How the EAT-Lancet commission report 'Food in the Anthropocene' influenced discourse and research on food systems: a systematic review covering the first two years post-publication

Ayesha I.T. Tulloch, Fiona Borthwick, Diana Bogueva, Mahmoud Eltholth, Amanda Grech, Dylan Edgar, Sinead Boylan, Geraldine Mcneill

Research output: Contribution to journalArticlepeer-review

Abstract / Description of output

Background: In 2019 the EAT-Lancet Commission’s report ‘Food in the Anthropocene’ defined food-based diet guidelines to improve health while reducing the environmental impact of food systems globally. We reviewed the immediate influence of the report and its recommendations on academic research and publications.
Methods: We conducted a systematic review of articles published from January 2019 to April 2021 in Pub Med, Web of Science, SCOPUS and Google Scholar, which cited the EAT-Lancet report. Of 2560 articles citing the report, we selected 192 articles in which the report’s methodology or recommendations were an integral part of methods, results or discourse. We performed sentiment analysis on articles containing critique of the report, and thematic analysis on research, modelling and review articles. Findings: The report stimulated cross-disciplinary research and academic debate across life, health/medical and social sciences (47%, 42% and 11% of articles respectively). In 76 critique articles, sentiments were on average more positive than negative. Positive sentiments centred on benefits for informing policy, public health, and raising public awareness about links between food, health and the environment. Negative sentiments included insufficient attention to socio-economic dimensions, consumer acceptability, operationalising recommendations and environmental impacts other than emissions. Research articles predominantly evaluated the impacts of changed diets or food production on the environment and/or well-being (29%), compared current diets with EAT-Lancet recommendations (12%), or informed future policy, interventions and research agendas (20%).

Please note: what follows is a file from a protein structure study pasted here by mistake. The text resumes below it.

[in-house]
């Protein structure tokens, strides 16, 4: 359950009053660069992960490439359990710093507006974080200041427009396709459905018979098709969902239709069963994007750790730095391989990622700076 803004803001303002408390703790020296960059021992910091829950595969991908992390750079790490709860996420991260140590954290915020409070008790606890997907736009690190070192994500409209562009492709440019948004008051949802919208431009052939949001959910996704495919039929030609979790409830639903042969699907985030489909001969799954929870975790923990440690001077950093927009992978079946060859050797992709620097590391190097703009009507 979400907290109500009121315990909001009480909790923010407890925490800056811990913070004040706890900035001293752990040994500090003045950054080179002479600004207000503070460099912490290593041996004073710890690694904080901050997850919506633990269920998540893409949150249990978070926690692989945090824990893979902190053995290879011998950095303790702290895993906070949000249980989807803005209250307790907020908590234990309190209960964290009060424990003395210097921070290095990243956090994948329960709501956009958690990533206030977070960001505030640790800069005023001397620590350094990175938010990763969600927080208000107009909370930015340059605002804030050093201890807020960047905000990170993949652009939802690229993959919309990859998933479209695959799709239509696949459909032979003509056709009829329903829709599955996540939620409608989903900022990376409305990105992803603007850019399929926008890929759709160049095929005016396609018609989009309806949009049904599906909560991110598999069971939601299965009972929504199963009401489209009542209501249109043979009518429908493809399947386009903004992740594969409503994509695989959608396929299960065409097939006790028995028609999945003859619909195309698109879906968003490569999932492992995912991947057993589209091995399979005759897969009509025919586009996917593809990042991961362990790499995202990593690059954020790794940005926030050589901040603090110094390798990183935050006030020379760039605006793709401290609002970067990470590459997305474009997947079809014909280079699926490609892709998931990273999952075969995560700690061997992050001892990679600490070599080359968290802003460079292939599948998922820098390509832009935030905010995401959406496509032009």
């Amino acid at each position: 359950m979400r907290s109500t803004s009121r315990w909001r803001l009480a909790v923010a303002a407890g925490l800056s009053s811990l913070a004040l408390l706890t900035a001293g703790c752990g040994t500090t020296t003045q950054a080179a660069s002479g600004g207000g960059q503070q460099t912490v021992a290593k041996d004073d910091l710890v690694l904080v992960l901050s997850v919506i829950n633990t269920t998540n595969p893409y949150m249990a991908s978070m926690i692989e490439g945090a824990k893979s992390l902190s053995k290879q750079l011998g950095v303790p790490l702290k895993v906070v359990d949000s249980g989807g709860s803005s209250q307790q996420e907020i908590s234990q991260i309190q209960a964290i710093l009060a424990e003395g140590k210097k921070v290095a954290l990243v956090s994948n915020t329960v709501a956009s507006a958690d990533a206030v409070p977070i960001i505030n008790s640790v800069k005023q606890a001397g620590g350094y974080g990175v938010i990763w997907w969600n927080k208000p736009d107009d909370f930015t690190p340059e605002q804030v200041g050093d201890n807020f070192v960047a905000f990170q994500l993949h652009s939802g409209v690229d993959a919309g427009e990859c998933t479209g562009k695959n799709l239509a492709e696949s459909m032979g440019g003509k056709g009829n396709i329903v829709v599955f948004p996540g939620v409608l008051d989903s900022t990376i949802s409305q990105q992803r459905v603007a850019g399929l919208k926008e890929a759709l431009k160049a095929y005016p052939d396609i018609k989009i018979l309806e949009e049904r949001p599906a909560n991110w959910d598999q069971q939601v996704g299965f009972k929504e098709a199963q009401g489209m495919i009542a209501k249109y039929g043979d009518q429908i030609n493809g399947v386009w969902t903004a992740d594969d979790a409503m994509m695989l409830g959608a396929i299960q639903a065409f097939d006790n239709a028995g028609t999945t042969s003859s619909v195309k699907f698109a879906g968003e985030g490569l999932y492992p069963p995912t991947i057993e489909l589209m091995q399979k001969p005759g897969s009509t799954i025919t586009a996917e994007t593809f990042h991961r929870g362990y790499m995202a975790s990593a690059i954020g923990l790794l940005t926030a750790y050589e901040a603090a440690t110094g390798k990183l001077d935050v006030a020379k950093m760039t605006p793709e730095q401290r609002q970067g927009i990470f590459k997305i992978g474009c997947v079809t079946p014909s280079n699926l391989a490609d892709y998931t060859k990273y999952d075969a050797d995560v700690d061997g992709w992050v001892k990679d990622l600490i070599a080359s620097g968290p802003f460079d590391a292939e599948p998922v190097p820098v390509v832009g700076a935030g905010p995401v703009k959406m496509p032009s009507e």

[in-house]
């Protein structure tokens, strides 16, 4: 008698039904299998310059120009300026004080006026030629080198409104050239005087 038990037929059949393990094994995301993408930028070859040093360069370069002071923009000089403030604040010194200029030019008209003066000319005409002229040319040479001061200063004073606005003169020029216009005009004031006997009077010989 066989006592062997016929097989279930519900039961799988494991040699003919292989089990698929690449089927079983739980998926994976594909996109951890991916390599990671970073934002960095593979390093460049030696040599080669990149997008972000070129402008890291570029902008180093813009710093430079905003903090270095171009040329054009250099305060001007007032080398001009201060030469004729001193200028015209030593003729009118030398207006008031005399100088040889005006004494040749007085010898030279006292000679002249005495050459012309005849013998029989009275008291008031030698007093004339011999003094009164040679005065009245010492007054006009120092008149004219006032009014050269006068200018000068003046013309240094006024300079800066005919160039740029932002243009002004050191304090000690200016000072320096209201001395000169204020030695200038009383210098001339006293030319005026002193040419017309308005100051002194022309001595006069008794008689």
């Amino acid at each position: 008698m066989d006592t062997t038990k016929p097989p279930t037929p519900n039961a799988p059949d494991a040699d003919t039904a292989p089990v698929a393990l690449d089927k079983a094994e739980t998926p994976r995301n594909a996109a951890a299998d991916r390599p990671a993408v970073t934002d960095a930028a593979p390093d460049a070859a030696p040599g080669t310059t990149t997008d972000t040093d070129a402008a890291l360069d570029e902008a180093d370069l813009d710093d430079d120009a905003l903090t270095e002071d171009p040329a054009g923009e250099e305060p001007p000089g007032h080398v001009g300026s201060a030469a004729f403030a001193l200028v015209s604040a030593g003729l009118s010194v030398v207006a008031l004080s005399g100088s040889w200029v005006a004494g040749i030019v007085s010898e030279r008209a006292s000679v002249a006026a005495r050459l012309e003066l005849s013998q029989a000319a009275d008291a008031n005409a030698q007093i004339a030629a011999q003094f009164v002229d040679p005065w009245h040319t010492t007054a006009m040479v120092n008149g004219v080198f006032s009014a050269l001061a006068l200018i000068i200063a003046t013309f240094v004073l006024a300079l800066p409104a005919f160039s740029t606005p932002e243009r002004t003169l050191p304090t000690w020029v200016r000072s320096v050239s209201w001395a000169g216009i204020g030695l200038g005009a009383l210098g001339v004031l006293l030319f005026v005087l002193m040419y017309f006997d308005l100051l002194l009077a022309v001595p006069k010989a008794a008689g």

Interpretation: Despite limitations in the report’s methodology, scope and implementation feasibility, the academic community supported recommendations. The academic community identified a broad suite of research needs, particularly focusing on the impacts of food processing, socio-economic and political drivers of diet and health, and optimising diet or production for environment and health.
Funding: University of Sydney/University of Edinburgh Partnership Collaboration Award 2020; Global Academy of Agriculture and Food Systems, University of Edinburgh; Australian Research Council Future Fellowship.
Original languageEnglish
Pages (from-to)e1125-1136
Number of pages12
JournalThe Lancet Global Health
Issue number7
Early online date20 Jun 2023
Publication statusPublished - Jul 2023


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